Finally, a look should be taken at coal elasticity, hardness and strength. However, a particular matter of importance which arises from those consideration is the ease of coal grinding, an important step in whatever coal preparation efforts for further processing. The more fundamental material properties are covered reasonably by Berkowitz (1994), so the discussion here will be limited to coal grindability. For that purpose, use is made of two different indices, both determined experimentally with the material to be ground. One is the Hardgrove grindability index and the other the Bond work index.

The Hardgrove index is determined using the ASTM method D 40971. It involves grinding 50g of the material, e.g. coal, of specified size (1630 mesh cut) in a specified ball-and-race mill for 60 revolutions. The amount of 200 mesh material is measured (w grams) and the index is defined as I = 13+ 6.93w. Thus, the higher the index, the easier is the grinding task. This method loosely assumes that the specific energy consumed is proportional to the new surface generated, following the concept of Rittingers law of comminution.

Berkowitz (1994 p.96) gives a generalized variation of the Hardgrove index with coal rank. According to the variation, anthracites are hard to grind, bituminous coals the easiest, and the subbituminous more difficult, with lignites down to the same low index level as anthracites. It is suggested that the decrease in the index below daf coal of 85% is caused by plastic deformation and aggregation of the softer coal particles, hence reducing the 200 mesh fraction generated by the grinding test.

The Bond work index (Bond, 1960) is based on Bonds law, which states that the energy consumed is proportional to the 1.5 power of particle size rather than the square of Rittingers law. Accordingly, the energy consumed in reducing the particle size from xF to xp (both measured as 80% undersize) is given by

We should note that the higher the value of the work index, the more difficult it is to grind the material. A compilation of data is available, for example, in Perrys Chemical Engineers Handbook (Perry et al., 1984). For coal, one average value is given, with Ei = 11.37 for = 1.63. Bonds law is useful because of the extensive comparative database.

Interestingly, Hukki (1961) offers a Solomonic settlement between the different grinding theories (rather than laws). A great deal of additional material related to grinding, or size reduction, comminution, is available in handbooks, e.g. by Prasher (1987) and research publications in journals such as Powder Technology. A very brief overview of grinding equipment is given in Section 1.5.3.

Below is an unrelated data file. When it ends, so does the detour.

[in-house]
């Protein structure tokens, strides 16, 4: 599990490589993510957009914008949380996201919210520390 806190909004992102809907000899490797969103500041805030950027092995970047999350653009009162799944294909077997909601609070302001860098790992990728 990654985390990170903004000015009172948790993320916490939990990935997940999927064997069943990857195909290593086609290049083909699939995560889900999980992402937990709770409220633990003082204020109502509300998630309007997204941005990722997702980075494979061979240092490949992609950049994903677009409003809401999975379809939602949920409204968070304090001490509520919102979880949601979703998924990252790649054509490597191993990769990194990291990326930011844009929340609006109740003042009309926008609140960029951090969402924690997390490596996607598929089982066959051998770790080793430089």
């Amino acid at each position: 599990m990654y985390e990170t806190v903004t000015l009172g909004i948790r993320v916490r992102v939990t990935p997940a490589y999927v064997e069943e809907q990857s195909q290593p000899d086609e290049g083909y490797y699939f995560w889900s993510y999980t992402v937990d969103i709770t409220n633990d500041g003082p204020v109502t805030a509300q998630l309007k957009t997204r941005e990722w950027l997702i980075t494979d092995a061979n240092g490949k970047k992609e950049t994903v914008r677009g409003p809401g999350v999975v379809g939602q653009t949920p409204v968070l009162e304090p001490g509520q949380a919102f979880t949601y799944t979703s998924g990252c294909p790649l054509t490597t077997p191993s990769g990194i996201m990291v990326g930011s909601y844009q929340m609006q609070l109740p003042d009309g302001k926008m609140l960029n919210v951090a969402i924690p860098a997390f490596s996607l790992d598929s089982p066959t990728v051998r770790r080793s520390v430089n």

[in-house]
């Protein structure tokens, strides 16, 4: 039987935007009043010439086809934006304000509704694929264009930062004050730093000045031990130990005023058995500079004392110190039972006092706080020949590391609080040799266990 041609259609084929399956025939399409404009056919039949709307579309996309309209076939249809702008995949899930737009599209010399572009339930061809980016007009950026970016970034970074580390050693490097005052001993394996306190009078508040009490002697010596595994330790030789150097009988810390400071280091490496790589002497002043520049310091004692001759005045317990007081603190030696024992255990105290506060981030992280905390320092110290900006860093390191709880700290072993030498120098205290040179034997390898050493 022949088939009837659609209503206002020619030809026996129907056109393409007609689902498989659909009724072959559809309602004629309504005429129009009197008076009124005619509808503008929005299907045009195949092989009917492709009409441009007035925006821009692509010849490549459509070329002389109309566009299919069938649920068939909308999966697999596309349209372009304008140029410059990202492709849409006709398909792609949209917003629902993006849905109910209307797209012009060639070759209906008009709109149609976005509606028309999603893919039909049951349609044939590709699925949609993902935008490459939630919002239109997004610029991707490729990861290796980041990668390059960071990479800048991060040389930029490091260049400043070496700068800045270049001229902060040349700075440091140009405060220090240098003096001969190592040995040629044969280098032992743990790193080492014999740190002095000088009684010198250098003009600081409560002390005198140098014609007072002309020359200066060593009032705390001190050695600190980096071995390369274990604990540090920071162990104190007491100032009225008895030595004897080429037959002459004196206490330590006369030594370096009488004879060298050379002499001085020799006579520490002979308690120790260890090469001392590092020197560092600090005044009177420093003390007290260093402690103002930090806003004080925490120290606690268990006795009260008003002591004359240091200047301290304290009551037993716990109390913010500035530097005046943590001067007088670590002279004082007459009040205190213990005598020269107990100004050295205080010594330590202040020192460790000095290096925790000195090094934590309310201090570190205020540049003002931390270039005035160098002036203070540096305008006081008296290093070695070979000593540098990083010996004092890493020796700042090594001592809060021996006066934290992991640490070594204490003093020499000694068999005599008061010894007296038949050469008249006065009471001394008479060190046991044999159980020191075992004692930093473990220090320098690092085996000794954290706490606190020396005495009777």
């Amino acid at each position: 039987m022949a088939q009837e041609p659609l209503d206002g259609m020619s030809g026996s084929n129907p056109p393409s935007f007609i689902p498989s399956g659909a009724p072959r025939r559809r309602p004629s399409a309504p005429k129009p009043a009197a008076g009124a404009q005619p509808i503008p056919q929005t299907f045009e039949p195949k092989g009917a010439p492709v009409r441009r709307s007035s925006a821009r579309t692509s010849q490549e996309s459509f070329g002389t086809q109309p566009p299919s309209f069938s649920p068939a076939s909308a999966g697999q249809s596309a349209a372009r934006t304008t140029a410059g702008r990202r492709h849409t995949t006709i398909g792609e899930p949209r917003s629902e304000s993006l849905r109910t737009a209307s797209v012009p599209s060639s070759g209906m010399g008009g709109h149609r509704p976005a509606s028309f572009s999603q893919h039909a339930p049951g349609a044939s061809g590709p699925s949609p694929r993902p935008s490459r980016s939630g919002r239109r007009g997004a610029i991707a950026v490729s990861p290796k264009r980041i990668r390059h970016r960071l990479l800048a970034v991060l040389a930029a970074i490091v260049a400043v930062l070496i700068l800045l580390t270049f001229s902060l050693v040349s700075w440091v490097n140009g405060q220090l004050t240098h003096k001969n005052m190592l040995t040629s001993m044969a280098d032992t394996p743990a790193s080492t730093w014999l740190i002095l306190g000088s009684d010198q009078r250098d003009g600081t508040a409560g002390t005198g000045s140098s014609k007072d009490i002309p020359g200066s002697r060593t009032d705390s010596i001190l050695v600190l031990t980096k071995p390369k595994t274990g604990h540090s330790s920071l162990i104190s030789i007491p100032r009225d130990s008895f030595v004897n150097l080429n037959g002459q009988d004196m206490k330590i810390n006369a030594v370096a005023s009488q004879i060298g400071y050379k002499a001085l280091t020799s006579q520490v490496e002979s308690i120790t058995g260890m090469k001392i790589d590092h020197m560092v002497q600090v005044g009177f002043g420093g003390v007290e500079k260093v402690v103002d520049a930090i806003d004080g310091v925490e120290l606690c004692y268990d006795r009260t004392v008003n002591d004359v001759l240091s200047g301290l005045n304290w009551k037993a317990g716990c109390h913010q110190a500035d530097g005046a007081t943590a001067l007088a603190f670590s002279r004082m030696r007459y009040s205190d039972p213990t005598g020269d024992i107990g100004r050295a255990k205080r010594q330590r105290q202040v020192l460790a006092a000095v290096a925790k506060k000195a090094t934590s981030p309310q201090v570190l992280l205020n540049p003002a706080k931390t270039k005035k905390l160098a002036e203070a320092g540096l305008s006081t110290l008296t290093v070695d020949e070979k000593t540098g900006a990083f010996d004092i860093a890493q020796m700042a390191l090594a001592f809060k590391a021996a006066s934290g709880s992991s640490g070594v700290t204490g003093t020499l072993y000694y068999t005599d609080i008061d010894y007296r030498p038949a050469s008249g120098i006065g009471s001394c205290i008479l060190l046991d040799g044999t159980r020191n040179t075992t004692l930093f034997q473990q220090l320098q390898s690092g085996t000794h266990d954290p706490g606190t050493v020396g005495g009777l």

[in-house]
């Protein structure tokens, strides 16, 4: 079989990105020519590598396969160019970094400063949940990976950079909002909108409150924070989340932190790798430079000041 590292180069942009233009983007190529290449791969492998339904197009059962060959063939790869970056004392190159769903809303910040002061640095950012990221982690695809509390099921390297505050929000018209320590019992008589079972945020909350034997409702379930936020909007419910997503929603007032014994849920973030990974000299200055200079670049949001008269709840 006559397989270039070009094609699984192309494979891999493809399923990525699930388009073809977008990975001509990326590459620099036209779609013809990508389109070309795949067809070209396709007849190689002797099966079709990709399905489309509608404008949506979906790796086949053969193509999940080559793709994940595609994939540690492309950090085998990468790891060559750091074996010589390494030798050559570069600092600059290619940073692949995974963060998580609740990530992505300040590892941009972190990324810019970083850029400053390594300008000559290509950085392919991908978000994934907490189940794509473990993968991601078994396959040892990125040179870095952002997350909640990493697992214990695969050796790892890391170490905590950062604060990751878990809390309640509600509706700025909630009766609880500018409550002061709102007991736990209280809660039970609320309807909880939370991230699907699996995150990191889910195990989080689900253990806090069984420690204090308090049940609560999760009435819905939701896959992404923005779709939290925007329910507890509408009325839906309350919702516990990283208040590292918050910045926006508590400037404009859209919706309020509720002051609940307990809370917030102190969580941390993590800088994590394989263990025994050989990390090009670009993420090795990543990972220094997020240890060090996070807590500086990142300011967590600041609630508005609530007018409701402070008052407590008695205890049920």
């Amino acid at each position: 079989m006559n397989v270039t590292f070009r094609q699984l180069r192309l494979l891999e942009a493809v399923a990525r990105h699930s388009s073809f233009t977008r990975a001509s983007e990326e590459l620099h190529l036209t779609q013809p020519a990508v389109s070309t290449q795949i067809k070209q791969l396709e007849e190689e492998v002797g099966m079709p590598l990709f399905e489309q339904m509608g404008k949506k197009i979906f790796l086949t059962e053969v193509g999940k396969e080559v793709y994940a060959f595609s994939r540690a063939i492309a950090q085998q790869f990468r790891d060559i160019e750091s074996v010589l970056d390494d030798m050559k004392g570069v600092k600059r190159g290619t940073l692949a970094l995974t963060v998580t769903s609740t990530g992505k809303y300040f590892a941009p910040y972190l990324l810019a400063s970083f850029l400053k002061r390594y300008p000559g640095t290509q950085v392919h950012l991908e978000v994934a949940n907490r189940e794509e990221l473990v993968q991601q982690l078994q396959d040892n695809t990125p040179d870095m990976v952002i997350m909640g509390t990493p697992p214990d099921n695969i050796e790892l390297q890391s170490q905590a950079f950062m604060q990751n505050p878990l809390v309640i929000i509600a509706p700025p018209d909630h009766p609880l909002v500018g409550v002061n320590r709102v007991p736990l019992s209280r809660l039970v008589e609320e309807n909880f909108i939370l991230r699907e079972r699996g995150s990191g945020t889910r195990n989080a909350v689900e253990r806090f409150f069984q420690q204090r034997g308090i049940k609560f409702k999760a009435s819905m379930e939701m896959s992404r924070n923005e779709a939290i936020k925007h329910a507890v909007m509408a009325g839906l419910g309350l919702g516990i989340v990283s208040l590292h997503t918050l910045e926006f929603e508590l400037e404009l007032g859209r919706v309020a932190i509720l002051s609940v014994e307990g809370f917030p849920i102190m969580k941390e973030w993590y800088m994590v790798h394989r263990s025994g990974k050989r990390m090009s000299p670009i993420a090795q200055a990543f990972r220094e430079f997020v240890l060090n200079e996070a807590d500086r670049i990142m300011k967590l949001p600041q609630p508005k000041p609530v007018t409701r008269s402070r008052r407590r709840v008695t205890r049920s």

Rock fragmentation is a consequence of unstable extension of multiple cracks. Theoretically, rock fragmentation is also a facture mechanics problem. Two major differences between rock fracture and rock fragmentation are that (1) rock fragmentation deals with many cracks, but rock fracture deals with only one or a few, and (2) rock fragmentation concerns the size distribution of the fragments produced, but rock fracture does not. There are two important factors in rock fragmentation: (1) total energy consumed and (2) size distribution of fragments. In a study on crushing and grinding, fracture toughness has been taken as a key index similar to the Bond Work Index. Due to many cracks dealt with, rock fragmentation is a very complicated and difficult fracture problem. To achieve a good fragmentation, we need to know how the energy is distributed, which factors influence energy distribution, what is the size distribution, and so on. In practice such as mining and quarrying, it is of importance to predict and examine size distribution so as to make fragmentation optimized by modifying the blast plan or changing the fragmentation system. About size distribution, there are a number of distribution functions such as Weibulls distribution function [11], Cunninghams Kuz-Ram model [12], and the Swebrec function [13]. In engineering practice, how to develop a feasible and simple method to judge rock fragmentation in the field is still a challenging but significant job and will be in the future.

Although the fracture toughness of a rock is very important in rock fracture, the strengths of the rock are also useful in rock engineering. In the following we will see that the strengths and fracture toughness of a rock have a certain relation with each other, partly because of a similar mechanism in the micro-scale failure.

Bong's Work Index is used in Bong's law of comminution energy. It states that the total work useful in breakage is inversely proportional to the length of the formed crack tips and directly proportional to the square root of the formed surface:

where W is the specific energy expenditure in kilowatt-hours per ton and dp and df are the particle size in microns at which 80% of the corresponding product and feed passes through the sieve; CB is a constant depending on the characteristics of materials; and Sp and Sf are the specific surface areas of product and initial feed, respectively. Wi is called Bond's Work Index in kilowatt-hours per ton. It is given by the empirical equation: